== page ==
Symptoms Occurring During Anxiety Attacks

We all have to deal with stress and anxiety in our normal, day to day lives. Some days are more stressful than others, and we often get to the point where we do not know how to handle the amount of stress that we are under. Statistics show that at least one out of every seventy five people who inhabit the world will experience at least one major anxiety attack during their lifetime. Studies have also shown that seventy-five percent of anxiety attack sufferers are women between the ages of twenty and thirty years old. These first anxiety attacks often send sufferers to the emergency room, as symptoms sometimes mimic other disorders, such as heart attacks. For some, they will have the one anxiety attack, and may never have another. Anxiety attacks are characterized as experiencing a tremendous fear that strikes you suddenly and with no warning. No one knows exactly what triggers anxiety attacks, but they are very real when they occur.

Once an anxiety attack begins, it usually reaches its peak after about the first two minutes. Depending on the severity of the attack, it can take as long as several hours for all the symptoms to completely disappear. Many of the symptoms accompanying an anxiety attack can be extremely frightening on their own, but coupled with the fear you already feel from the attack itself, can be very overwhelming, especially the first time they occur.

Anxiety attacks can cause any number of symptoms, which can cause fear themselves, let alone the original fear caused by the attack. One of the most common symptoms accompaniment anxiety attacks is the feeling that you are suffocating, or can not get enough air to breathe. You may feel like you can not hold anymore air, but that what you have is not enough, or that someone is actually holding something over your nose and mouth shutting off your air supply. Of course, this is not the case, but that is the way you feel. Frequent sufferers of anxiety attacks have to learn that these symptoms are only a nervous reaction, and not really happening to them. You will not stop breathing, or die from lack or air, and no one is trying to suffocate you, even though it may feel that way.

Due to the anxiety your body feels during an attack, it will release extra adrenaline into your bloodstream, which will cause your heart to beat at a much faster pace, and it may feel as though it is beating at an irregular rhythm or missing beats altogether . You are not having a heart attack, this is just another symptom caused by anxiety attacks. Sometimes, anxiety has the opposite effect on your heart, slowing it down, which can be alarming as it feels as though it may stop beating altogether, but again, it is just a reaction to the anxiety your body is experiencing. It will go away once the attack subsides.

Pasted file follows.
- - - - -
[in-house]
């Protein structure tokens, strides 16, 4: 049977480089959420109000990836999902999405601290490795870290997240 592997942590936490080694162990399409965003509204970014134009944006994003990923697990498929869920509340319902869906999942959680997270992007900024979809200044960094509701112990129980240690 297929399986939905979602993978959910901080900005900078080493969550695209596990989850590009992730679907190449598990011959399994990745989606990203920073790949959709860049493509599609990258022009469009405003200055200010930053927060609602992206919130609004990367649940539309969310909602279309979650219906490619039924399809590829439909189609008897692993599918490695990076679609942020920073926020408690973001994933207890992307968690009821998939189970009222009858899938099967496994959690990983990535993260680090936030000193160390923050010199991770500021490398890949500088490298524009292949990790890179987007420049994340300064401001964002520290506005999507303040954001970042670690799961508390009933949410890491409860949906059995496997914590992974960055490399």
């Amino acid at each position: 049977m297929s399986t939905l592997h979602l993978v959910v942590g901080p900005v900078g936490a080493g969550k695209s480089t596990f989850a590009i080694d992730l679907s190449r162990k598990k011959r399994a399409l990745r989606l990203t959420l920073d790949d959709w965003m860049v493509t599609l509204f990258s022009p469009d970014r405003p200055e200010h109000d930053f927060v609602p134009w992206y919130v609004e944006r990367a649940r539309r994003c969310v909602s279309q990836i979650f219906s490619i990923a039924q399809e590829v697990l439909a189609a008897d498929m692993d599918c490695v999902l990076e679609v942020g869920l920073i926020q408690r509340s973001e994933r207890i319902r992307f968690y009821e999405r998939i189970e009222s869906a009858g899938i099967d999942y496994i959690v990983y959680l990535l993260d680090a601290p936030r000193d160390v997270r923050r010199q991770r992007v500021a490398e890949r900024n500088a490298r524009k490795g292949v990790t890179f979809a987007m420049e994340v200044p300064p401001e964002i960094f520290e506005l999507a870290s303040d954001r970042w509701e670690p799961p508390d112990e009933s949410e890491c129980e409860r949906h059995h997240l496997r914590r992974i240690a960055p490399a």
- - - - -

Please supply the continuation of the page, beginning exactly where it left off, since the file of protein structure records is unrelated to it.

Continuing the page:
During an anxiety attack, it is common for all of the muscles in your body to contract, or become tense. This muscle tension incidentally causes chest pain during an anxiety attack. When someone experiences any kind of chest pain, their first thought is that they are having a heart attack, but that is not the case in this situation. The pain that you feel with a heart attack most often will begin as localized pain in a different area of ​​your body, such as pain in your left arm that radiates into your chest. Learning some relaxation exercises that you can use to calm yourself during an anxiety attack can help lessen this chest pain. Massage is also another method for relieving muscle tension, and can help eliminate the pain faster.

You may feel that you are choking, and can not swallow anything at all without it getting stuck in your throat. Again, this is your body's reaction to overwhelming anxiety, and will go away as soon as the attack is over. You will not choke to death, and can still eat and drink; it just makes you feel very uncomfortable for a time.

One alarming symptom to those around you that occurs during an anxiety attack is that you tend to lose your skin coloring, causing you to look very pale and sickly. Blood gets diverted to your muscles during an anxiety attack, causing your skin to lose its normally pink coloring. Your coloring will return to normal as soon as the attack is over.

It is not uncommon to sweat profusely during an anxiety attack. Your body temperature increases due to the adrenaline your body releases, and sweat is your body's way of lowering your temperature to a normal range.

Other common symptoms during an anxiety attack include tremors, pain in the neck or shoulders, nausea or diarrhea, heartburn, and sometimes unusual breakouts of skin rashes, such as eczema. Almost all of these symptoms will disappear shortly after the attack is over, and you may not experience any of these symptoms at all. Learning to recognize the changes that take place in your body during an anxiety attack, will help you be better prepared should you ever have another occurrence.